Regional nations have heaped pressure on South Sudan’s warring parties to reach a ceasefire to end weeks of bitter fighting and atrocities on both sides that have devastated the young nation.
Thousands have been killed and half a million civilians have been forced to flee the fighting between troops loyal to President Salva Kiir and rebels allied to his sacked deputy Riek Machar.
Deadlocked ceasefire talks in Ethiopia are being mediated by the East African regional bloc IGAD, aimed to broker an end to a conflict about which the United Nations reports atrocities including mass killings, sexual violence and widespread destruction.
Fighting has spiralled into ethnic killings between members of Kiir’s Dinka people – the country’s largest group – and Machar’s Nuer. Many fear conflict on the ground has spiralled out of the control of the politicians who sparked it.
Leaders of IGAD, the Intergovernmental Authority on Development, are due to hold a one-day summit in Juba on Thursday, South Sudan’s foreign ministry spokesman Mayen Makol said.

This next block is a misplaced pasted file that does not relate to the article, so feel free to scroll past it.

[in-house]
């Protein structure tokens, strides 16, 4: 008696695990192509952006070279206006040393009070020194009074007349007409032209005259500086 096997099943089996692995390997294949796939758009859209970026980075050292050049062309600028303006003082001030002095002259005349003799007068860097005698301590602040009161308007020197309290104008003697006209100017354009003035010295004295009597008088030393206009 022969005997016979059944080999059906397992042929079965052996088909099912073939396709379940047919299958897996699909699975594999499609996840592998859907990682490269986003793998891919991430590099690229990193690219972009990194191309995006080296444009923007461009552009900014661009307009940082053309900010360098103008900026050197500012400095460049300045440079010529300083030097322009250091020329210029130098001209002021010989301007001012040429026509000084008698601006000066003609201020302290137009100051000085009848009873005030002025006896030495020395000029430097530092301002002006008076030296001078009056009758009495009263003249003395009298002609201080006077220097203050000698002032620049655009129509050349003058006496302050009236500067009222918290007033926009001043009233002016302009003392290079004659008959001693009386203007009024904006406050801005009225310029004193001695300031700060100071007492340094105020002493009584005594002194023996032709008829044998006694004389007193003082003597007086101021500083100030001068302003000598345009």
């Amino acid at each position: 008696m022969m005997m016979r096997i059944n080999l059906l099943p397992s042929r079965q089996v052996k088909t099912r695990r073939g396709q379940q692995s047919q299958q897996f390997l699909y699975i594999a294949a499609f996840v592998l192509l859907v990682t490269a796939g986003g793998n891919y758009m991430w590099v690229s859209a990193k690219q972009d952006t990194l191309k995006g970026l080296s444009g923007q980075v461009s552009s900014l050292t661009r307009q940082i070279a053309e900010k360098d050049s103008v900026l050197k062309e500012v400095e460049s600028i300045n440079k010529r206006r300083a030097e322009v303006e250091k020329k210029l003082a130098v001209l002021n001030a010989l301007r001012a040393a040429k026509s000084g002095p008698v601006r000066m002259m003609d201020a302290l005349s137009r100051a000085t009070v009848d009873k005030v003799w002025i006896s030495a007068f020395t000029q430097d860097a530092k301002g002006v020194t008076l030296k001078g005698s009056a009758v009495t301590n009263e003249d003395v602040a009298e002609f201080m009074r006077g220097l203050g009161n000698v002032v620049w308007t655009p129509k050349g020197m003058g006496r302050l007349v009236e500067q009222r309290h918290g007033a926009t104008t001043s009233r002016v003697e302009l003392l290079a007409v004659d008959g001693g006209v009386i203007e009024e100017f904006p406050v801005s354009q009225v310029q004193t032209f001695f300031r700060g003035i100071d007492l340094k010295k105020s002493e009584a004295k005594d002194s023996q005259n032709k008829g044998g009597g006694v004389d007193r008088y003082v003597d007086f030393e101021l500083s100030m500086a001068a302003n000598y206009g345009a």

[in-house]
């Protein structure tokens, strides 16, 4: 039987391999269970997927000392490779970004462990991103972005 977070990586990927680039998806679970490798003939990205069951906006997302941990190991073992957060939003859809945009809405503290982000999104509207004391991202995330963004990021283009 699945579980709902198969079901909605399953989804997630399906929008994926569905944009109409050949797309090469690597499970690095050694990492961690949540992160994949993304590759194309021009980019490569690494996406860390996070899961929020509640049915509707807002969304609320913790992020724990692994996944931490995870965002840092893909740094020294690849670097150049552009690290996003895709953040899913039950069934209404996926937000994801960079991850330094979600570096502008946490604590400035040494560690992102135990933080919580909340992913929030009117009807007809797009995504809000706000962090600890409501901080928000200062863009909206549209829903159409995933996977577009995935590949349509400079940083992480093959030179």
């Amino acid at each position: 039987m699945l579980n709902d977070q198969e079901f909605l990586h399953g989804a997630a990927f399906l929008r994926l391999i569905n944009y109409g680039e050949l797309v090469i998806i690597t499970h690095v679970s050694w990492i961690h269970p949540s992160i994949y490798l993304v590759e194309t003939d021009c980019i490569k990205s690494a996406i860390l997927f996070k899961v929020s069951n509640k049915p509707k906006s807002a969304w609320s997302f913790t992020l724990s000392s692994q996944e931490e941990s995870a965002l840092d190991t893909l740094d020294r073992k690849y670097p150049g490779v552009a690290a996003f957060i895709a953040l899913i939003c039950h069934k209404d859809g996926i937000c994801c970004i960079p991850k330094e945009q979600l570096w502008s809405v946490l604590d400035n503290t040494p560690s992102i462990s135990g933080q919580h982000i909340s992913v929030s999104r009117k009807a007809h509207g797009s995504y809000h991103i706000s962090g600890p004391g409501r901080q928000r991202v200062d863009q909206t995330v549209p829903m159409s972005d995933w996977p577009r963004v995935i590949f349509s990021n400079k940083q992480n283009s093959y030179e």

The summit follows a visit on Monday by African Union Commission chief Nkozasana Dlamini-Zuma, who demanded both sides end the “senseless killings … and end the humanitarian tragedy unfolding in their country”.
A draft IGAD ceasefire accord, seen by AFP and presented to peace delegates meeting in Addis Ababa, notes the “scale of human suffering … with great loss of human life, destruction of property and massive displacement” since fighting broke out on December 15.
The proposal demands an end to “all military actions”, but also specifically highlights that both sides must “refrain from attacks on the civilian population”, including summary executions, use of child soldiers as well as “rape, sexual abuse and torture”.
Both sides would have to “freeze their forces” in their positions and create aid corridors, as agencies warn of a mounting humanitarian crisis.Continue Reading →